A message in a bottle lost at sea for nearly a century has claimed a new world record, Guinness officials have confirmed.
The 97-year-old letter, discovered just off the Shetland isles, claims the title for the longest time a bottle has been adrift at sea by five years.
It was discovered by Scottish skipper Andrew Leaper as he hauled in his fishing nets, who described the astonishing find as like 'winning the lottery.'
Coincidentally, the 43-year-old was skippering the same boat which had set the previous record, the Shetland-based vessel Copious.
Previous record holder Mark Anderson was also on board when the bottle was found.
'As we hauled in the nets I spotted the bottle neck sticking out and I quickly grabbed it before it fell back in the sea,' Mr Leaper said.
'I am immensely proud to be the finder of the world record message in a bottle. It was very exciting to find the bottle and I couldn't wait to open it.
'It's like winning the lottery twice.'
He added: 'I can tell you that my friend Mark Anderson is very unhappy that I have topped his record! He never stopped talking about it.'
The bottle was part of a batch of 1,890 released as part of a scientific research project to map the currents of the seas around Scotland. Only 315 have been found.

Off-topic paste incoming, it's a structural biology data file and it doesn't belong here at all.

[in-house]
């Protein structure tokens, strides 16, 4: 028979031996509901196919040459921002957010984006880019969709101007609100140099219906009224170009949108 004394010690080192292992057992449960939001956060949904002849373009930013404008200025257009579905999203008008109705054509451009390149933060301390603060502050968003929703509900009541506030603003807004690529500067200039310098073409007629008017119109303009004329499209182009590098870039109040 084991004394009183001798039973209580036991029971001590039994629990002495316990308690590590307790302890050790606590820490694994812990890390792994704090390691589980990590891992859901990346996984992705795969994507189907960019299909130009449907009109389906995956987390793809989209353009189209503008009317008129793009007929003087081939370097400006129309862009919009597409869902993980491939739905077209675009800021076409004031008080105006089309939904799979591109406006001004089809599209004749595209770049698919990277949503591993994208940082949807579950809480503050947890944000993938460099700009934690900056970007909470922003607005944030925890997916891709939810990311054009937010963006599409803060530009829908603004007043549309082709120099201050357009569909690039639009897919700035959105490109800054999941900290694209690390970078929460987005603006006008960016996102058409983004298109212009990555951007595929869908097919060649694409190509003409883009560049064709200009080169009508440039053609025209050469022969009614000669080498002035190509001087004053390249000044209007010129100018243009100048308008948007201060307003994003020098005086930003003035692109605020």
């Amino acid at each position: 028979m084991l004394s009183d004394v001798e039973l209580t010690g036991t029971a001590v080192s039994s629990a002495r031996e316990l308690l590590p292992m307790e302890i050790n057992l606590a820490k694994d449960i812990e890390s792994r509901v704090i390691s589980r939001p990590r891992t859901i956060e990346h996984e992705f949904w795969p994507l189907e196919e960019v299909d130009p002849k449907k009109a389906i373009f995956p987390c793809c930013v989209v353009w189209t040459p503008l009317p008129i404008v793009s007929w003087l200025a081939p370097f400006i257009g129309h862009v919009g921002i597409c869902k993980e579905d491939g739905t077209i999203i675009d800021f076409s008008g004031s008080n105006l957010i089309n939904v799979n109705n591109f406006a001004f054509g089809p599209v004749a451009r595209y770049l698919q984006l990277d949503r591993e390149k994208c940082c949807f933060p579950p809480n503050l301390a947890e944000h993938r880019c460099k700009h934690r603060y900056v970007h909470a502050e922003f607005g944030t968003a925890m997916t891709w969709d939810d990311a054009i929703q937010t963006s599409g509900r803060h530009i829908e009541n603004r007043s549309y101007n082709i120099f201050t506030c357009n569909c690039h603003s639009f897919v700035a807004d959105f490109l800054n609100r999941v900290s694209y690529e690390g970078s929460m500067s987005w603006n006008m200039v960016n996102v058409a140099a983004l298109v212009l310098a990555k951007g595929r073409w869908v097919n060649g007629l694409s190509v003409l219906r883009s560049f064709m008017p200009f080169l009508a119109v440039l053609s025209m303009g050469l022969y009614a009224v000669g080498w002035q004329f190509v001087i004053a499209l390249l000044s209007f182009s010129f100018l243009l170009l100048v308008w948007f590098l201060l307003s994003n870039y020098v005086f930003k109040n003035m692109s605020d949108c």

Released in June 1914 by Captain CH Brown of the Glasgow School of Navigation, it contained a postcard promising a reward of six pence to the finder.
A spokesperson for Guinness World Records said: 'We are pleased to hear that the same vessel helped to break the Guinness World Record for oldest message in a bottle twice.
'This is a fascinating record, both historically and scientifically.
'We hope that future expeditions will retrieve more of these treasured messages from the sea.'
Environment secretary Richard Lochhead said: 'It's amazing that nearly 98 years on bottles are still being returned to the marine laboratory, and in such fantastic condition.
'With many bottles still unreturned there is always the chance in the coming years that a Scottish drift bottle will once again break the record.'
Mr Leaper has donated to the bottle to the Fetlar Interpretative Centre in Shetland./metro.co.uk/